James R. Downing, M.D., of St. Jude, elected to the American Academy of Arts and Sciences

St. Jude Children’s Research Hospital president and CEO joins the 236th class of members, which includes national and international scholars, artists, philanthropists and leaders

Memphis, Tennessee, April 20, 2016

James R. Downing, MD

James R. Downing, M.D., St. Jude Children’s Research Hospital president and chief executive officer, has been elected to the American Academy of Arts and Sciences. He is one of 213 new members, which include some of the world's most accomplished scholars, scientists, writers and artists, as well as civic, business and philanthropic leaders.

Founded in 1780, the American Academy of Arts and Sciences is one of the country’s oldest learned societies and independent policy research centers, convening leaders from the academic, business and government sectors to respond to the challenges facing—and opportunities available to—the nation and the world. Members of the 2016 class include winners of the Pulitzer Prize and the Wolf Prize; MacArthur and Guggenheim Fellowships; the Fields Medal; and the Grammy Award and National Book Award.

“Dr. Downing is a visionary scientific and medical leader whose work is helping the research community to understand the genetic basis of cancer and use that information to improve treatment and increase survival of young cancer patients,” said Marlo Thomas, St. Jude national outreach director and daughter of hospital founder, Danny Thomas. “On behalf of everyone at St. Jude, we are so pleased the American Academy of Arts and Sciences has recognized Dr. Downing’s contributions and leadership in speeding progress against childhood cancer and other catastrophic diseases.”

A world leader in pediatric cancer research, Downing has dedicated more than two decades to uncovering the genetic basis of childhood cancer. He was instrumental in launching the Pediatric Cancer Genome Project (PCGP), which has sequenced the normal and cancer genomes of more than 800 young cancer patients with some of the least understood and most aggressive tumors. The project made TIME magazine’s 2012 list of top 10 medical breakthroughs. In 2013, Downing was a finalist on TIME magazine’s 100 most influential people in the world. The PCGP has produced groundbreaking discoveries in brain tumors, childhood leukemia, a cancer of the peripheral nervous system, an eye tumor and the degenerative disorder commonly known as Lou Gehrig’s disease. The project has also produced new computational tools that benefit the broader field of genomic medicine.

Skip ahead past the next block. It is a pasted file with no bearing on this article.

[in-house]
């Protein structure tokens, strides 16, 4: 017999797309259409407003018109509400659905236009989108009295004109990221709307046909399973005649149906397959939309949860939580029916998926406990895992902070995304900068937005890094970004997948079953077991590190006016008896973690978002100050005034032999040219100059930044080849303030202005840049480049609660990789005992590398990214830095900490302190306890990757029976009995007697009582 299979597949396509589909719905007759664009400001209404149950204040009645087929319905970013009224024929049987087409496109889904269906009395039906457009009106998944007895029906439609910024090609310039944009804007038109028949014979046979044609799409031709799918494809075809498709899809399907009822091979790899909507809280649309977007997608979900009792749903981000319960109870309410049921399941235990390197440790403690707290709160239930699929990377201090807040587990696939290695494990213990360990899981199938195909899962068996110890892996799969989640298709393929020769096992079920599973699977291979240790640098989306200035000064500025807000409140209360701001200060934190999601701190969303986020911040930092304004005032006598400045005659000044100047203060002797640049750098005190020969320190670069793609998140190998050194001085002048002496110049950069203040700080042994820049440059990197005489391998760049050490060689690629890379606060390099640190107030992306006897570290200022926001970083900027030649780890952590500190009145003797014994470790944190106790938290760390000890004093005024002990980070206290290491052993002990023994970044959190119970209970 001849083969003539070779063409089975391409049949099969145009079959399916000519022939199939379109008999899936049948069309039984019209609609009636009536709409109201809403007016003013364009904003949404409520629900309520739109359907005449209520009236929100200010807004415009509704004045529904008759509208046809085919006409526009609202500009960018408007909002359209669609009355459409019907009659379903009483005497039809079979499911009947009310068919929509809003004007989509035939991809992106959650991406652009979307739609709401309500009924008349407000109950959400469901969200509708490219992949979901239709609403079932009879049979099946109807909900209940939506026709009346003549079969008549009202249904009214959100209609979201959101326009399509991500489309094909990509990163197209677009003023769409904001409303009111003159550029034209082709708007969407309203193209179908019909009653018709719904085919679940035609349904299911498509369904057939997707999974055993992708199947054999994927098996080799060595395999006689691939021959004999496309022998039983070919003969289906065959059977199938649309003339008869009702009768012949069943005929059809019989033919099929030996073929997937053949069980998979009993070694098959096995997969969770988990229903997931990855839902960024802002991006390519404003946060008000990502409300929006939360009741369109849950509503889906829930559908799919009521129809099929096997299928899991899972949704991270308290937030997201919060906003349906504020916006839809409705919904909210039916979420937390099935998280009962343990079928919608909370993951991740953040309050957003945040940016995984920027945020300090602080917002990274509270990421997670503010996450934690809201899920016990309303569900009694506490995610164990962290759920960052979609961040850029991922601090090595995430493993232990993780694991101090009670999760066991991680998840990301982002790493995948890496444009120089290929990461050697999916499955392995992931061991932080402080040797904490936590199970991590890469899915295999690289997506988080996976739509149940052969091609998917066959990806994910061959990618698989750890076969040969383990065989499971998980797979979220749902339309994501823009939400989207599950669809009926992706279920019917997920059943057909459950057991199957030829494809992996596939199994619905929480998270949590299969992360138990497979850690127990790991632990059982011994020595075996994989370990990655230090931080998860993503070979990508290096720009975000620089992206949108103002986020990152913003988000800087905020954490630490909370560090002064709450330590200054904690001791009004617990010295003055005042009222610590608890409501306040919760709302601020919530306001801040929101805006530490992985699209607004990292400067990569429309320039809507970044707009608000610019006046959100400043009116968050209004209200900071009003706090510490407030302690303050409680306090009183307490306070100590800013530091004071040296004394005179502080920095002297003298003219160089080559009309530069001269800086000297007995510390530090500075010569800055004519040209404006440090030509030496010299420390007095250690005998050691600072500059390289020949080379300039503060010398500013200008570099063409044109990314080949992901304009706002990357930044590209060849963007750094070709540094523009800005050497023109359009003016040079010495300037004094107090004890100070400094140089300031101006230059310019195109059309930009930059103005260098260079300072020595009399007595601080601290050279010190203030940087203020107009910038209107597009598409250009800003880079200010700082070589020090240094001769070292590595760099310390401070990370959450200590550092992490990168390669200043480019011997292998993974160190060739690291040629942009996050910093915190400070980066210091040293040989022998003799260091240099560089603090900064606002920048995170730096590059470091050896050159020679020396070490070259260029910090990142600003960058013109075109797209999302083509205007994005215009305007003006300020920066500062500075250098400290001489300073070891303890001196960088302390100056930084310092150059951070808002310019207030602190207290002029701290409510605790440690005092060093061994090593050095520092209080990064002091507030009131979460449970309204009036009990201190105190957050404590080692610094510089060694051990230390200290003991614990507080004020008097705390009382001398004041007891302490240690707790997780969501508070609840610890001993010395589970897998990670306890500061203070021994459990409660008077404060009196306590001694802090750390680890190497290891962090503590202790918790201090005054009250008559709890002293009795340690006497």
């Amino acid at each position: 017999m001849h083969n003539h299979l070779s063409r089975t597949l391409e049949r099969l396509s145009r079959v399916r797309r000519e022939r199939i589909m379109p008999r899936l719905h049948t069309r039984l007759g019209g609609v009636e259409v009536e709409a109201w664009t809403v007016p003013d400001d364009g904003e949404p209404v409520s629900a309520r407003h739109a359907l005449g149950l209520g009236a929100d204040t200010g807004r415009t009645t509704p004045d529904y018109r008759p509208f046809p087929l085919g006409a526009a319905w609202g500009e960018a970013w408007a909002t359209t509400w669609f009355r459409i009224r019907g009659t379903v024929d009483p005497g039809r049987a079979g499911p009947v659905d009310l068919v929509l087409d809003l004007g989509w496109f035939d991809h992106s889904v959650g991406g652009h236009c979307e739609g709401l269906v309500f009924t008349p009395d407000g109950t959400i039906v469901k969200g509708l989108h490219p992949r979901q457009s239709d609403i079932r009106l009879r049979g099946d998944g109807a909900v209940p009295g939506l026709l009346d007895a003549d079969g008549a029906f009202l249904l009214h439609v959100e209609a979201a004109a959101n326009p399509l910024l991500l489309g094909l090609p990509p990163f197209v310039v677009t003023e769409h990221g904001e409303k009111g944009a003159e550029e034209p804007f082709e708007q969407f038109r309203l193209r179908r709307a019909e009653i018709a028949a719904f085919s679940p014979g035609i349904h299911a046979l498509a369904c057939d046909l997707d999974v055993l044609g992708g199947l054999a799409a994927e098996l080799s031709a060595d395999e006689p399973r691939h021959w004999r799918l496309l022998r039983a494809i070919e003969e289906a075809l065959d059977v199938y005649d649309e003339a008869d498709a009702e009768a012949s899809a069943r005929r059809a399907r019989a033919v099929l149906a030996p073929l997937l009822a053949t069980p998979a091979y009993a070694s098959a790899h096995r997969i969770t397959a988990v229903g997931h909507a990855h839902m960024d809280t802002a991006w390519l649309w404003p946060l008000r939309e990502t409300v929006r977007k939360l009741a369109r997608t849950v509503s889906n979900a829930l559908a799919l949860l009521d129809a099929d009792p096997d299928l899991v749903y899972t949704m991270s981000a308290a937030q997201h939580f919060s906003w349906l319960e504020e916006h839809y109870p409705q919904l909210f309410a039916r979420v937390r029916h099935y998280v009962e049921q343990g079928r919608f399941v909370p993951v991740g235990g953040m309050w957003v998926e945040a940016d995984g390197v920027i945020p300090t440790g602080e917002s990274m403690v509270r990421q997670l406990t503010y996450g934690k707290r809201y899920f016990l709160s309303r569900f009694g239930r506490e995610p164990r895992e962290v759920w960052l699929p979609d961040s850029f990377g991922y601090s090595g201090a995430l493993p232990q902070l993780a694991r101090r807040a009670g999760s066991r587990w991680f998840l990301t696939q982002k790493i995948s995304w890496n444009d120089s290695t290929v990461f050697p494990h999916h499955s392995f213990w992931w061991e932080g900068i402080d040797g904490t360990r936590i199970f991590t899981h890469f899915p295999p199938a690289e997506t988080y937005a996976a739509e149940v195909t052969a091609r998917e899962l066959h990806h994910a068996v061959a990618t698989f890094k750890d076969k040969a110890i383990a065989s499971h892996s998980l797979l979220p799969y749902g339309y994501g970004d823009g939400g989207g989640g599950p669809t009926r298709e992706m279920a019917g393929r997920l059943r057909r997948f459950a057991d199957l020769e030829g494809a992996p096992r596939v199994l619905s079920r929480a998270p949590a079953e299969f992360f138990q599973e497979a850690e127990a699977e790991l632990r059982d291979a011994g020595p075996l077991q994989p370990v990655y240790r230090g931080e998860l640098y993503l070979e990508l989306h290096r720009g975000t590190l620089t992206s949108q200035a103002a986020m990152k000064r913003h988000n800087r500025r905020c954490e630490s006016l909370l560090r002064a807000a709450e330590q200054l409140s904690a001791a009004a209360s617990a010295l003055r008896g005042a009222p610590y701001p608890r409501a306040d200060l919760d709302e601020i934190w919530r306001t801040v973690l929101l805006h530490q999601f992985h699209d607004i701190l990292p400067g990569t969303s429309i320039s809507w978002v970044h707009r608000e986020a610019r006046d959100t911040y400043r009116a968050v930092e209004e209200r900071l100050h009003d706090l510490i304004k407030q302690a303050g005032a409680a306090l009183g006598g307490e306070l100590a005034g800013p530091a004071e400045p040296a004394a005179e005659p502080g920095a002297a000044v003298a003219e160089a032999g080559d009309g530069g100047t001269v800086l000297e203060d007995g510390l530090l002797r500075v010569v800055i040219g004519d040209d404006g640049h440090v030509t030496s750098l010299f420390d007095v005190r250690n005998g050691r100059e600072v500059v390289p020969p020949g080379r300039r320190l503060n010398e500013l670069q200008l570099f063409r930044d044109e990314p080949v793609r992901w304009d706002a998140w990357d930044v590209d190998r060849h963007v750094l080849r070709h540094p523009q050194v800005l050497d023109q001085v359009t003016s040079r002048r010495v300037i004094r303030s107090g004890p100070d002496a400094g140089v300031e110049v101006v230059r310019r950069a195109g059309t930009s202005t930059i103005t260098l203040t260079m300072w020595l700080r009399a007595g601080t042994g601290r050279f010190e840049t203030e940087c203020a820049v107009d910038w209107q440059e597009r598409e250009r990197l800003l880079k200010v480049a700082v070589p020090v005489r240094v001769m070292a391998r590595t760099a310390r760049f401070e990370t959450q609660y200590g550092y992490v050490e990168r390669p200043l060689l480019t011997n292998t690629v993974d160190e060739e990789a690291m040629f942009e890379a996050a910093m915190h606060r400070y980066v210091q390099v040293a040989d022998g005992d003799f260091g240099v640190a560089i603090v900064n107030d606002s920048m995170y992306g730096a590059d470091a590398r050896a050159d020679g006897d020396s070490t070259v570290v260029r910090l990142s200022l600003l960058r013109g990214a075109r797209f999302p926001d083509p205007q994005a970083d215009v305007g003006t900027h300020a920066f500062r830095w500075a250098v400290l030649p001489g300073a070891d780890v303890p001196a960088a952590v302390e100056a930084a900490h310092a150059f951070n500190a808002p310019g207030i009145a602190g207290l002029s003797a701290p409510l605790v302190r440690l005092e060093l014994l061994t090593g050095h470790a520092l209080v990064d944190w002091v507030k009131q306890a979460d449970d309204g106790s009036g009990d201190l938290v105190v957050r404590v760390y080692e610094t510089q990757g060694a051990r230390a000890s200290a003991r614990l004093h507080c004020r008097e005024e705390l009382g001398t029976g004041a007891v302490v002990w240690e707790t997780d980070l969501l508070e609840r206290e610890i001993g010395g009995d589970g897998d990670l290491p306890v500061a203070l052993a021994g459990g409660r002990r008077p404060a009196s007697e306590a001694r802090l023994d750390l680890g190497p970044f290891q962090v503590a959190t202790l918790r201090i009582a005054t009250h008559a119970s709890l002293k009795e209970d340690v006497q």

Most recently, Downing was appointed to a Blue Ribbon Panel to advise Vice President Joe Biden’s National Cancer Moonshot Initiative through the National Cancer Institute.

As St. Jude president and CEO, Downing is the architect of a six-year strategic plan to expand St. Jude clinical care and research programs throughout the country and around the world.

Prior to taking the helm of St. Jude, Downing served as the institution’s scientific and deputy director and as an executive vice president in the organization. He became the hospital’s sixth chief executive officer in 2014.

Downing becomes the fourth St. Jude faculty member honored by the American Academy of Arts and Sciences. Martine Roussel, Ph.D., Brenda Schulman, Ph.D., and Charles Sherr, M.D., Ph.D., were named fellows in 2011, 2012 and 2013, respectively.

Throughout its history, the American Academy of Arts and Sciences has elected leaders from each generation, including George Washington, Benjamin Franklin, Jonas Salk, John F. Kennedy, Martin Luther King Jr., Albert Einstein, Winston Churchill, and Nelson Mandela. Current members represent today’s innovative thinkers in every field and profession, including more than 250 Nobel and Pulitzer Prize winners. The complete list of the 2016 class of new members is available at www.amacad.org/members.

St. Jude Children’s Research Hospital

St. Jude Children’s Research Hospital is leading the way the world understands, treats and cures childhood cancer and other life-threatening diseases. It is the only National Cancer Institute-designated Comprehensive Cancer Center devoted solely to children. Treatments developed at St. Jude have helped push the overall childhood cancer survival rate from 20 percent to 80 percent since the hospital opened more than 50 years ago. St. Jude freely shares the breakthroughs it makes, and every child saved at St. Jude means doctors and scientists worldwide can use that knowledge to save thousands more children. Families never receive a bill from St. Jude for treatment, travel, housing and food — because all a family should worry about is helping their child live. To learn more, visit stjude.org or follow the hospital on Twitter and Instagram at @stjuderesearch.